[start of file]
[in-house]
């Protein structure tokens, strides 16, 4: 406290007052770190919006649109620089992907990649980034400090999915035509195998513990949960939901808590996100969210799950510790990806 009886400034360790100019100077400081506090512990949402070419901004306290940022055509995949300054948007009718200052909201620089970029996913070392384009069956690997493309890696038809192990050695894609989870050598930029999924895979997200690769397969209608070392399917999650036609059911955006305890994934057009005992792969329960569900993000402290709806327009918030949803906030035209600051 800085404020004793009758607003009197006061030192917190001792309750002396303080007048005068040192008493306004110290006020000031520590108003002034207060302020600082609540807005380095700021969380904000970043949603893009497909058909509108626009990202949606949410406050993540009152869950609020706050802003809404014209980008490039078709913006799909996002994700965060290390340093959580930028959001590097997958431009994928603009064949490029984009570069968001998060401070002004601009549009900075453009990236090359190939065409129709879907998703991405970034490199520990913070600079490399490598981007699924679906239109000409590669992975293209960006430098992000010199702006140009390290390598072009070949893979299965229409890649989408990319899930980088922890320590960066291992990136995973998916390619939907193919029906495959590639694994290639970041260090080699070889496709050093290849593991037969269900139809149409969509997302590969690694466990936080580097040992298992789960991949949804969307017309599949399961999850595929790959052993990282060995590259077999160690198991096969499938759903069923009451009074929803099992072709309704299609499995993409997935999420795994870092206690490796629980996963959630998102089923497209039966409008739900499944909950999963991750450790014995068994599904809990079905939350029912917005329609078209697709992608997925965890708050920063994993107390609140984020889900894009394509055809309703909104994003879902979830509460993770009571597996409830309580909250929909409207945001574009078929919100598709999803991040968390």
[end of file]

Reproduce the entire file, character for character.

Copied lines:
[in-house]
């Protein structure tokens, strides 16, 4: 406290007052770190919006649109620089992907990649980034400090999915035509195998513990949960939901808590996100969210799950510790990806 009886400034360790100019100077400081506090512990949402070419901004306290940022055509995949300054948007009718200052909201620089970029996913070392384009069956690997493309890696038809192990050695894609989870050598930029999924895979997200690769397969209608070392399917999650036609059911955006305890994934057009005992792969329960569900993000402290709806327009918030949803906030035209600051 800085404020004793009758607003009197006061030192917190001792309750002396303080007048005068040192008493306004110290006020000031520590108003002034207060302020600082609540807005380095700021969380904000970043949603893009497909058909509108626009990202949606949410406050993540009152869950609020706050802003809404014209980008490039078709913006799909996002994700965060290390340093959580930028959001590097997958431009994928603009064949490029984009570069968001998060401070002004601009549009900075453009990236090359190939065409129709879907998703991405970034490199520990913070600079490399490598981007699924679906239109000409590669992975293209960006430098992000010199702006140009390290390598072009070949893979299965229409890649989408990319899930980088922890320590960066291992990136995973998916390619939907193919029906495959590639694994290639970041260090080699070889496709050093290849593991037969269900139809149409969509997302590969690694466990936080580097040992298992789960991949949804969307017309599949399961999850595929790959052993990282060995590259077999160690198991096969499938759903069923009451009074929803099992072709309704299609499995993409997935999420795994870092206690490796629980996963959630998102089923497209039966409008739900499944909950999963991750450790014995068994599904809990079905939350029912917005329609078209697709992608997925965890708050920063994993107390609140984020889900894009394509055809309703909104994003879902979830509460993770009571597996409830309580909250929909409207945001574009078929919100598709999803991040968390």